If the MoD can’t afford Trident nuclear subs, where will the money come from?

If the MoD can’t afford Trident nuclear subs, where will the money come from?
Anti-nuclear campaigners have hit back after the Ministry of Defence (MoD) said its brand new Trident submarines could be paid for out of other departments’ budgets. The new fleet is likely to cost more than the entire MoD budget.

National security adviser Mark Sedwill disclosed the department is considering shifting the budget of the Trident program, made up mostly of four nuclear warhead-carrying submarines. The news comes after 10 years of squabbling between the MoD and the Treasury over who should cover the cost of the nuclear deterrent.

The MoD has an annual budget of £36 billion (US$48 billion). The cost of the Trident program is estimated to eclipse that, costing £31 billion with a £10 billion reserve for any hidden expenses or extra costs.

Anti-nuclear activists think the real cost of the program, taking into account in-service costs and the storage and safe decommissioning of the old fleet, will bring the price tag to £205 billion or more.

The Campaign for Nuclear Disarmament (CND) said removing the Trident submarines from the MoD budget would be an “extraordinary development.”

“This is an extraordinary development if the government goes ahead,” CND chair Dave Webb said in a statement. “Where precisely will £205 billion or more, the full cost of Trident replacement, be found outside of the MoD budget?”

“The government has repeatedly said it hasn't got billions laying about so, for lack of a magic money tree, this can mean only one thing: further cuts to schools, hospitals or other areas of social spending. There are growing numbers of MPs concerned about the impact of Trident spending on conventional weaponry and defense,” Webb added.

“The leaks on HMS ‘Queen Elizabeth’, the new aircraft carrier, could well be an example of the sort of corner-cutting the MoD is charged with. But the answer to this is not to shift the responsibility for Trident spending elsewhere. The credible answer is that it’s time to face the reality about Trident: it’s outdated, expensive, leaves us vulnerable, and doesn’t address the major 21st century security threats. It’s time to cancel Trident.”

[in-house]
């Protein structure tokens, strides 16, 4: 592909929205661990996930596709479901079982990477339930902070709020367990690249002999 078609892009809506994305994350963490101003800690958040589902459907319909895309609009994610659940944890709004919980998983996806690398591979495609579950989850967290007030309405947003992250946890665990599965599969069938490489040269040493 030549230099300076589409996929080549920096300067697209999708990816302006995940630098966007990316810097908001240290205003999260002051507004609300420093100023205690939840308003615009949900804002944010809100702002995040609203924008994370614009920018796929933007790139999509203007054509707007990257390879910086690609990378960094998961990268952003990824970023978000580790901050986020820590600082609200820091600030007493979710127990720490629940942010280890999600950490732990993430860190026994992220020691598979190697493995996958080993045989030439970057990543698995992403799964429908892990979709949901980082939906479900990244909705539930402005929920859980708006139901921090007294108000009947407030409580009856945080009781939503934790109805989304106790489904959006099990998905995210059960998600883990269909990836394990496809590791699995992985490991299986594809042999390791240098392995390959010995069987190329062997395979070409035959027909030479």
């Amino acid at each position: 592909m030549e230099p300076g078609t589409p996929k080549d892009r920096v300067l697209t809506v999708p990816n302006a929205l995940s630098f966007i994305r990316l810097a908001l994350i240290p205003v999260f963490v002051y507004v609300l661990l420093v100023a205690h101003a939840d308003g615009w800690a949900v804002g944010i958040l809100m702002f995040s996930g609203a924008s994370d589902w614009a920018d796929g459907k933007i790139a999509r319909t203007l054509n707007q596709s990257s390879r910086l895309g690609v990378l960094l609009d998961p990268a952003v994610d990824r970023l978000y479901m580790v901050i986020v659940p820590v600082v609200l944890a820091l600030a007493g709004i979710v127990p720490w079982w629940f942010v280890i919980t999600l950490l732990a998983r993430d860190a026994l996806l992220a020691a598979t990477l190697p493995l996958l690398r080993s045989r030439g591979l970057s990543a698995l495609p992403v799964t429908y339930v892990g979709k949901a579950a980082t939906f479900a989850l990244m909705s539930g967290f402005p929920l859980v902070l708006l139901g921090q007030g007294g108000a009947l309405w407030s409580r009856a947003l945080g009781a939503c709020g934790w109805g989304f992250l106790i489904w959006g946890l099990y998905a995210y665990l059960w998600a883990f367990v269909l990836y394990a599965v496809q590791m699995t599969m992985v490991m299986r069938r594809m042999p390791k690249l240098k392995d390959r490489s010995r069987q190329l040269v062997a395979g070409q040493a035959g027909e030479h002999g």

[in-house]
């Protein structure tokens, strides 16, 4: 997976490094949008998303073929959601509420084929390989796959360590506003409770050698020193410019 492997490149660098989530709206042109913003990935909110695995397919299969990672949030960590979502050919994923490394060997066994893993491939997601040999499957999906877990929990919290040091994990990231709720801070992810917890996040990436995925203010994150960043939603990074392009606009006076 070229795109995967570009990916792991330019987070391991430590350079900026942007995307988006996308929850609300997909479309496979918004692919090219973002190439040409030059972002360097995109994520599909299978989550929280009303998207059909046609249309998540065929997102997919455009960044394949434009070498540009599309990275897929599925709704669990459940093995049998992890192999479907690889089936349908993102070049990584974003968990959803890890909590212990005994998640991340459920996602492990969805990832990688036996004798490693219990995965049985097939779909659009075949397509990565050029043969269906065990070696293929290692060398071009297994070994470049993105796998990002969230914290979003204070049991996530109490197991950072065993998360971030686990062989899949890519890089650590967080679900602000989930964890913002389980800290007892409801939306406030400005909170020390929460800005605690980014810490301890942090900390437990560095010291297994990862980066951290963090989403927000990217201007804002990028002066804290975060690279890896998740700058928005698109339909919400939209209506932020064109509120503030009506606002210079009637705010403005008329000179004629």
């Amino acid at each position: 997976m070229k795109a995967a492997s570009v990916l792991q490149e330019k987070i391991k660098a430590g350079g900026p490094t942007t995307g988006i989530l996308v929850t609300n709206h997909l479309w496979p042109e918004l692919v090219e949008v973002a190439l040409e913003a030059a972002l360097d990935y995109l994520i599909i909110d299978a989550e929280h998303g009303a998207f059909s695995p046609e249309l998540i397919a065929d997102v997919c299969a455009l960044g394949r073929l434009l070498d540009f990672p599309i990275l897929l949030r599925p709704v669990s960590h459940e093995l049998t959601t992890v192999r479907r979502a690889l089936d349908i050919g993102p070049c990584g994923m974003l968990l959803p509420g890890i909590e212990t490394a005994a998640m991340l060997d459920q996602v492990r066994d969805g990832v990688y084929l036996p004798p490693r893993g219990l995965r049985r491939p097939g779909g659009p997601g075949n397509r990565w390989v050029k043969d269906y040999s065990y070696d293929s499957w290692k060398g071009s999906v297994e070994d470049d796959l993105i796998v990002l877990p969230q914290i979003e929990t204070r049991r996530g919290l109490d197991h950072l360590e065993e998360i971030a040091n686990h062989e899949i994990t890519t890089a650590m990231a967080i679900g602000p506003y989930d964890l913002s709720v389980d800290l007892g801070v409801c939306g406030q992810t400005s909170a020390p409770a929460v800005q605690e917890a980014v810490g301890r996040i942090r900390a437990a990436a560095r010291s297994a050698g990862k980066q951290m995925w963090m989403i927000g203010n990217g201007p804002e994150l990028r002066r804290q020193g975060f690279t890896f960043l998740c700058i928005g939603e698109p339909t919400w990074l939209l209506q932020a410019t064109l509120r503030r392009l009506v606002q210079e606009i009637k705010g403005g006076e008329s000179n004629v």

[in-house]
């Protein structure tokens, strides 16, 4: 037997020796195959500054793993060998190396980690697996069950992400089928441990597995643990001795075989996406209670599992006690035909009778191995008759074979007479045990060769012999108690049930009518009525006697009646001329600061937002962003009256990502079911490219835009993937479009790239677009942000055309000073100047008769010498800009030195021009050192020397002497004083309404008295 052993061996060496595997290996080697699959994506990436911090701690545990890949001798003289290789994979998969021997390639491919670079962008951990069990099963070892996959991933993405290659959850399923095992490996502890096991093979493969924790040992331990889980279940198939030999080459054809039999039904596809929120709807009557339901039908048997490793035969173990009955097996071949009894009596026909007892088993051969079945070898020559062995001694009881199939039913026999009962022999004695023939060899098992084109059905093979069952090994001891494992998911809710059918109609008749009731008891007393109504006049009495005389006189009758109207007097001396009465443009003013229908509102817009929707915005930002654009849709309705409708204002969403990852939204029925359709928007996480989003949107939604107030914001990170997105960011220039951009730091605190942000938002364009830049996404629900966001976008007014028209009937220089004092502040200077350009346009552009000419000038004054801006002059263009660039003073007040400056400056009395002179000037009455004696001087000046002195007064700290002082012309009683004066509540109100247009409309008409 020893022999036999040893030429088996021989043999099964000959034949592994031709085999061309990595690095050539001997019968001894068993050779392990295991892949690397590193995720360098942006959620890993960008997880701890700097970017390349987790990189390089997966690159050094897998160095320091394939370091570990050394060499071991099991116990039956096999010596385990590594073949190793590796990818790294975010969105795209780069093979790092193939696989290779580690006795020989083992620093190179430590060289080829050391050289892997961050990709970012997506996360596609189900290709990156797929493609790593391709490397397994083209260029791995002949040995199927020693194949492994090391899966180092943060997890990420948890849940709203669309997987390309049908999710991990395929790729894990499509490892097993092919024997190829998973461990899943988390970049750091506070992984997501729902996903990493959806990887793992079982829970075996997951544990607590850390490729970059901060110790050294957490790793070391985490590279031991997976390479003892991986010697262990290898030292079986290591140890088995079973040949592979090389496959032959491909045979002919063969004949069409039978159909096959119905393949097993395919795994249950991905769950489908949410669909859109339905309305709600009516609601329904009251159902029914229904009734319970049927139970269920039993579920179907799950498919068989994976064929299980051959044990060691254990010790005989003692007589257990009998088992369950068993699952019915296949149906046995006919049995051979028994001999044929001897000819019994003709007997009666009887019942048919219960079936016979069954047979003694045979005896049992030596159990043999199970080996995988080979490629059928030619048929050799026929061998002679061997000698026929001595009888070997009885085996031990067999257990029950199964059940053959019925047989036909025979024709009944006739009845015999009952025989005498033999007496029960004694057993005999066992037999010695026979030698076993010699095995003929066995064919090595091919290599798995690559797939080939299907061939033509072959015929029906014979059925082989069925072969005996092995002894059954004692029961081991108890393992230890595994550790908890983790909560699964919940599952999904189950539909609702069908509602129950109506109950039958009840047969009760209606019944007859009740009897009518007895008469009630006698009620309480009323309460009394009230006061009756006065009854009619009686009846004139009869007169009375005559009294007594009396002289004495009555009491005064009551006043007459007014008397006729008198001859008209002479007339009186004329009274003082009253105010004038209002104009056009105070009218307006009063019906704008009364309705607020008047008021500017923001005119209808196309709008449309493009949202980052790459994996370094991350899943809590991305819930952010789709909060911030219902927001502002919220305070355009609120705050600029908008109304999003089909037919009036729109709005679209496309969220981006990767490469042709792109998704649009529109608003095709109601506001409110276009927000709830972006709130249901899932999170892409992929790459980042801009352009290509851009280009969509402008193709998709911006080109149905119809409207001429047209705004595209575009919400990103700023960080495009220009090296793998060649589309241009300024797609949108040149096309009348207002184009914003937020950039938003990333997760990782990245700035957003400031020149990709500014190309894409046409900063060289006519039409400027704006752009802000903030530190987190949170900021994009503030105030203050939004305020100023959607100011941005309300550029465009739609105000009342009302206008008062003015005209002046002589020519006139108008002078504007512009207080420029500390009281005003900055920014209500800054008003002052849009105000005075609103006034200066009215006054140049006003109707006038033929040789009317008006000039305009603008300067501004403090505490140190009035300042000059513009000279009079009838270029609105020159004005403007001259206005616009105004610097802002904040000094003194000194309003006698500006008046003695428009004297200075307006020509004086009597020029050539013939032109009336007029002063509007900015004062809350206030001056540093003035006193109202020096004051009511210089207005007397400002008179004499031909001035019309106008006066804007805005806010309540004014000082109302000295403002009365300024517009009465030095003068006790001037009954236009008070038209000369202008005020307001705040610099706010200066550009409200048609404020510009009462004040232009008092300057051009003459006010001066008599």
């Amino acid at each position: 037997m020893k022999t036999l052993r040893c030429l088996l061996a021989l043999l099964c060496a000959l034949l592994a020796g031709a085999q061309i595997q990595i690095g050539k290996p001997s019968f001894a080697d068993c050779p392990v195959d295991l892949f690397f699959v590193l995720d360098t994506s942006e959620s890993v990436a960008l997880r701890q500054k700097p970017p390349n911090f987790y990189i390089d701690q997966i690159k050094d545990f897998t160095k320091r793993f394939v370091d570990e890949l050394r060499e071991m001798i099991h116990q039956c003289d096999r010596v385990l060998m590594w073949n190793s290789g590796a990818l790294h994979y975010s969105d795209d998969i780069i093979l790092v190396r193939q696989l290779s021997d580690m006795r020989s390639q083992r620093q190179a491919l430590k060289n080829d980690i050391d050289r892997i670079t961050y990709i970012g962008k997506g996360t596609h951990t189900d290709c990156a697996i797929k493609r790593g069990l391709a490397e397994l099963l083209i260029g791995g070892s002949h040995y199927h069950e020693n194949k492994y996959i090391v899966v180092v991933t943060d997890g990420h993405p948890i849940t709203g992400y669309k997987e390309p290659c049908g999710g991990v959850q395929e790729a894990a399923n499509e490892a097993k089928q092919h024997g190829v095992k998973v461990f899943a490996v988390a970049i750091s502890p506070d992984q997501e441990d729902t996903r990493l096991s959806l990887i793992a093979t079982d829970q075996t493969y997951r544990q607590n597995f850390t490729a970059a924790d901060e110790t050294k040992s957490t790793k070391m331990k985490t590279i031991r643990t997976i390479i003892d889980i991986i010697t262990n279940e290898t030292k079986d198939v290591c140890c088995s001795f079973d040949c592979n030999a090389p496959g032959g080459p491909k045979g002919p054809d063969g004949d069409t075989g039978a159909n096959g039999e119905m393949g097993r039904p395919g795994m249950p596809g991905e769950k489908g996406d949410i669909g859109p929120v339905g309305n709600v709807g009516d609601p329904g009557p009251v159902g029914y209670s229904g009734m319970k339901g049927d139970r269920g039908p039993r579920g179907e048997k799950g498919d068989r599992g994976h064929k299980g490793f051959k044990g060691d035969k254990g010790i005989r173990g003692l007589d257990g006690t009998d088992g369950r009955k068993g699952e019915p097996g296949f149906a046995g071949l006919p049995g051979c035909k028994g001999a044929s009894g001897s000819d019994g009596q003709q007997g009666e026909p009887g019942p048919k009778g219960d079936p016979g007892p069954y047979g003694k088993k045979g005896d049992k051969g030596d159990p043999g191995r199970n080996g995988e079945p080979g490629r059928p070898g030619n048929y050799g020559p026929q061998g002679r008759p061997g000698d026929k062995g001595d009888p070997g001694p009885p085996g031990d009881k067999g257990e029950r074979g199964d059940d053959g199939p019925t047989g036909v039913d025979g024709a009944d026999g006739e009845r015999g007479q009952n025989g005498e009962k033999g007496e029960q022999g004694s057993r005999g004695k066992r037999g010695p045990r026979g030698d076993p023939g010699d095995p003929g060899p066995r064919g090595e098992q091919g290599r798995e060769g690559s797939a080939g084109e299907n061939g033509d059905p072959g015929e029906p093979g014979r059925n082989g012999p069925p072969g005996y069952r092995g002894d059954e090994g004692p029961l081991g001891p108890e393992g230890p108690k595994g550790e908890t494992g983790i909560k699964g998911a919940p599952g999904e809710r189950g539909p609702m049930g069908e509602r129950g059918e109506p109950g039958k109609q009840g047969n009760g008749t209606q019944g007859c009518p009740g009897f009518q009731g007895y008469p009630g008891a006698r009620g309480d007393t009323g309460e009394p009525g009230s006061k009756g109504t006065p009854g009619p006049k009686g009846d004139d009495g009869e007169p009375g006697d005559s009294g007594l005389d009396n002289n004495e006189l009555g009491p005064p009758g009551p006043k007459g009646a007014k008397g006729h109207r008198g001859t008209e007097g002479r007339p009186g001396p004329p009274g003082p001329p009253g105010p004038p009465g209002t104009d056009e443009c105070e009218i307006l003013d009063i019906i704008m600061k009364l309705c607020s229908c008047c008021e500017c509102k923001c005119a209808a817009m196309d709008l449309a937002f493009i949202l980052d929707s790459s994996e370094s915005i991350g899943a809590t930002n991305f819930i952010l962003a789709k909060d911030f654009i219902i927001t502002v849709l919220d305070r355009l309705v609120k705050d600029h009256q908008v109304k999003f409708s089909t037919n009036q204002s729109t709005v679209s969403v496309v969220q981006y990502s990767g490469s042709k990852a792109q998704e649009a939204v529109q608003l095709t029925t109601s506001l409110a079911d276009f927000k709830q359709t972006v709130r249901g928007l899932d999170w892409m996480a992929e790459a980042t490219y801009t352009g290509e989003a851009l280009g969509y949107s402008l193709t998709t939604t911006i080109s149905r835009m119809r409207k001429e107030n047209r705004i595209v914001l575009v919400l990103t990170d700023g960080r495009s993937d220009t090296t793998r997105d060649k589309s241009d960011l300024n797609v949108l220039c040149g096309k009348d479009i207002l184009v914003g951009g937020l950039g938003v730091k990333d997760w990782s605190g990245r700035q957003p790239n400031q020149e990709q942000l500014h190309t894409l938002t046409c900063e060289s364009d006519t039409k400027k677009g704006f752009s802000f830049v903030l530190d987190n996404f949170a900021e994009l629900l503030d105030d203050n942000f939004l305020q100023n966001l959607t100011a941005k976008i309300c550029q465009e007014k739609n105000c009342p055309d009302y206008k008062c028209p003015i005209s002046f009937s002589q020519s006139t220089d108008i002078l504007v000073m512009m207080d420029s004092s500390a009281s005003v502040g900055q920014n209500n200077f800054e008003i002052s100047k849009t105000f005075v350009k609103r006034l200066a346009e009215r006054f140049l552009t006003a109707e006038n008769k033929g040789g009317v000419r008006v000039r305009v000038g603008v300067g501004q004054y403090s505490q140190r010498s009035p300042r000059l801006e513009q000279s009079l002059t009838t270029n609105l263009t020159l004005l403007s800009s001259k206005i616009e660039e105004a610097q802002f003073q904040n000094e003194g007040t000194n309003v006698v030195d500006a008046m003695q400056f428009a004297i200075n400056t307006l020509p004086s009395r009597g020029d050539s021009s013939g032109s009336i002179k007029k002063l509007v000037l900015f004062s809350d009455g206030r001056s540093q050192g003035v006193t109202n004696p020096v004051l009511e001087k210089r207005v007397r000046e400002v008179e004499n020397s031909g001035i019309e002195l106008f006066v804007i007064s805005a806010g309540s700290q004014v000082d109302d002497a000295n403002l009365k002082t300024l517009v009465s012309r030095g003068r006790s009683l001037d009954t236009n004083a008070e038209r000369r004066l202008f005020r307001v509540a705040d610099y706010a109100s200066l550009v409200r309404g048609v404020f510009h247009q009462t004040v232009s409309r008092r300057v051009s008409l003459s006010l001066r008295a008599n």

Since 2007, the MoD and Treasury have been fighting over the submarine budget. It all started when the MoD said the cost of obtaining the Trident subs had been borne by the Treasury, and not the defense budget. The Treasury at the time refuted this claim, thus commencing the 10-year beef between the government bodies.

The row surfaced again three years later in 2010, when then-Chancellor George Osborne stoked the fire by clashing with Liam Fox, who was defense secretary at the time. Osborne insisted the costs would come out of the defense budget, furthering the bad blood between the two.

More recently, the newly appointed defense secretary, Gavin Williamson, said the Trident program “has traditionally not sat as part of the defense budget: that changed only post-2010,” stoking the flames once more.

This was something of a gaffe by the freshly minted (and some say completely underqualified LINK HERE) defense secretary. The MoD issued a correction on December 7, clarifying that “the UK’s nuclear deterrent has always been funded from the defense budget.”

But hold onto your hats – a government spokesperson said on Monday: “No decisions have been made on any parts of the national security capability review yet.”

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